As a result of the terrorist attacks of September 11, 2001, should passengers be forced to either experience an intimate “pat down” or have their naked body exposed in an image which may not even be discarded if they are not fortunate enough to go through an old-fashioned metal detector?

I might buy into all of this nonsense if we were not constantly exposed to more dangerous threats every day, such as being involved in a fatal car accident, suffering from a deadly home invasion, dying of lung cancer from smoking, or contracting a serious disease simply because people neglect to wash their hands.

Allow me to use motor vehicle accidents as an example to put airport security into perspective: According to the United States Census Bureau, 33,808 people died in 2009 alone — greater than eleven times the number of people who did not survive the terrorist attacks of September 11, 2001 — as a result of 30,797 fatal motor vehicle accidents. Think about it — despite these statistics, how many people do you know are afraid to step into a motor vehicle? How do you think the American traveling public would feel if there were checkpoints at state borders, truck weigh stations and rest areas? Imagine not being able to bring your super-sized drink into your car because it exceeds the amount of liquid you are allowed to transport?

To put it another way, you stand a far greater chance of getting killed in a motor vehicle accident than by being killed in a terrorist attack. More specifically, according to from last year:

…a rough calculation suggests that in the last five years, your chances of being killed by a terrorist are about one in 20 million. This compares annual risk of dying in a car accident of 1 in 19,000; drowning in a bathtub at 1 in 800,000; dying in a building fire at 1 in 99,000; or being struck by lightning at 1 in 5,500,000. In other words, in the last five years you were four times more likely to be struck by lightning than killed by a terrorist.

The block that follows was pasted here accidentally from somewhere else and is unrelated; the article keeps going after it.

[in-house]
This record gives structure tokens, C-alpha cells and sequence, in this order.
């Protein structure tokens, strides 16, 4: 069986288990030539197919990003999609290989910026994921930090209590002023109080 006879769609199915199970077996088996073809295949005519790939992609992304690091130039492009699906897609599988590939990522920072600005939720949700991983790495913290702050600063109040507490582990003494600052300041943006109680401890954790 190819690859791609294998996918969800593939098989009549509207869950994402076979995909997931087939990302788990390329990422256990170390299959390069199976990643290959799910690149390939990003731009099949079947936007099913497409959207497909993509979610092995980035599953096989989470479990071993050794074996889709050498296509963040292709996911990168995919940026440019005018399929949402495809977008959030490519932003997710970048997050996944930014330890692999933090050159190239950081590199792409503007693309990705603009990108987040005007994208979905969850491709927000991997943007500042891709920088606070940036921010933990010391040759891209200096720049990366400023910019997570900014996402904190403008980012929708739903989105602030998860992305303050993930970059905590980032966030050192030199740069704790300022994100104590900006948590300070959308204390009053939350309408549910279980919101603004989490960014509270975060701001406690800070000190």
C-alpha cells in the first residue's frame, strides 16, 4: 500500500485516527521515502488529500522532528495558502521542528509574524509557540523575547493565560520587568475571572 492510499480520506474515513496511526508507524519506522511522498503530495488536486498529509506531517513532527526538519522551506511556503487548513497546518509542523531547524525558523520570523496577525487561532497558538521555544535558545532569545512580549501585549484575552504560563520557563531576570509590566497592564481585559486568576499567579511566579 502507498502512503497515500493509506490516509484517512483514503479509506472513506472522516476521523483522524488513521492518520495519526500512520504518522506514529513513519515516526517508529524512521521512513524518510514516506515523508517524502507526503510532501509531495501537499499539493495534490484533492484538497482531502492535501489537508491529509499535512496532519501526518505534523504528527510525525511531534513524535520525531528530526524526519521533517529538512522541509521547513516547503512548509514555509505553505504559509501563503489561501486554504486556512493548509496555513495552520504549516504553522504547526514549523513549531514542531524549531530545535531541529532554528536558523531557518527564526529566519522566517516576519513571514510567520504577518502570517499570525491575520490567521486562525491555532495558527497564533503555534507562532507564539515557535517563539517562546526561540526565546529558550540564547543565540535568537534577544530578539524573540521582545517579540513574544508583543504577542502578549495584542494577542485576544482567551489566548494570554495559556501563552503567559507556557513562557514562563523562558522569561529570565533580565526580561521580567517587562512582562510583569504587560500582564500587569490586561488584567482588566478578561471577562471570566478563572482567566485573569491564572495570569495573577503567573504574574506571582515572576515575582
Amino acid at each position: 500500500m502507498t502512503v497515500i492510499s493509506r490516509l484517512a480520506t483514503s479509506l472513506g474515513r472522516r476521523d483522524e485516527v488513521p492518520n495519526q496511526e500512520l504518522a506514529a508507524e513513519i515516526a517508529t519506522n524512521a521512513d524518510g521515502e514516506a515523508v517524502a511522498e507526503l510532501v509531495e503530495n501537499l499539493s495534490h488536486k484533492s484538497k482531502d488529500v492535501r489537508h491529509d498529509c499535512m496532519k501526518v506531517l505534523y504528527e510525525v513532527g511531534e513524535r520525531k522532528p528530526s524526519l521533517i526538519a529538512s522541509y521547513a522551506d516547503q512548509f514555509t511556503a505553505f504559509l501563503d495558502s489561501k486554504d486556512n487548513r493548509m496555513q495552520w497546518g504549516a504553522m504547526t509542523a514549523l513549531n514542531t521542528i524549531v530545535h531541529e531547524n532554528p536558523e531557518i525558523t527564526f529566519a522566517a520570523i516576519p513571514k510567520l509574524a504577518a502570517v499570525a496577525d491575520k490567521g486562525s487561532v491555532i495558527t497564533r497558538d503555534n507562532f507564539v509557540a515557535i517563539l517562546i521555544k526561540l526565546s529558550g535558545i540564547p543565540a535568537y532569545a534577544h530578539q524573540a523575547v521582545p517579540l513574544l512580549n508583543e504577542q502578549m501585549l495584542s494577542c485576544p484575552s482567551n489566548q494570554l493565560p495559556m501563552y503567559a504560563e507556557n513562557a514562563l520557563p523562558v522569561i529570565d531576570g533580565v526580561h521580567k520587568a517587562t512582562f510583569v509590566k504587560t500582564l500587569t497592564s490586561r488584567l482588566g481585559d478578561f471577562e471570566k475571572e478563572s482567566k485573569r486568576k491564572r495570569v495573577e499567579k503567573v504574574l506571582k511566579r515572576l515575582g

Now that we have established that you stand a far greater chance of getting killed in a motor vehicle accident than by being killed in a terrorist attack, should we force people who drive or are passengers in motor vehicles in the United States to suffer the indignities of strip searches, nude scans and invasive “pat-downs” for the sake of safety and security? After all, would that not make the United States safer for all? And why stop at motor vehicles? Why not trains, boats, buses, motorcycles, scooters, bicycles, roller skates, or even walking? How about in your own home? After all, you stand a better chance of drowning in your bathtub or dying in a building fire than being killed by a terrorist.

Proper safety and security should not be at the expense of liberty or dignity, as those concepts are not mutually exclusive. The TSA Pre✓ program of the Transportation Security Administration is a good start in that participants bypass all of the nonsense of taking shoes off, taking out the little baggie of liquids and having to choose between a “pat-down” and a backscatter scanning device experience, but it should not have to cost a penny to join.

The sooner we can rid the airport security checkpoints in the United States of invasive and traumatic experiences such as the one suffered by the wife of brennandunn, the better.

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Comments (Showing 1 of 1)

  • Gaujo at 5:52pm August 16, 2012

    That is jacked up. I would have been seriously tempted to deck the TSA agent, woman or no. It’s time we take a stand.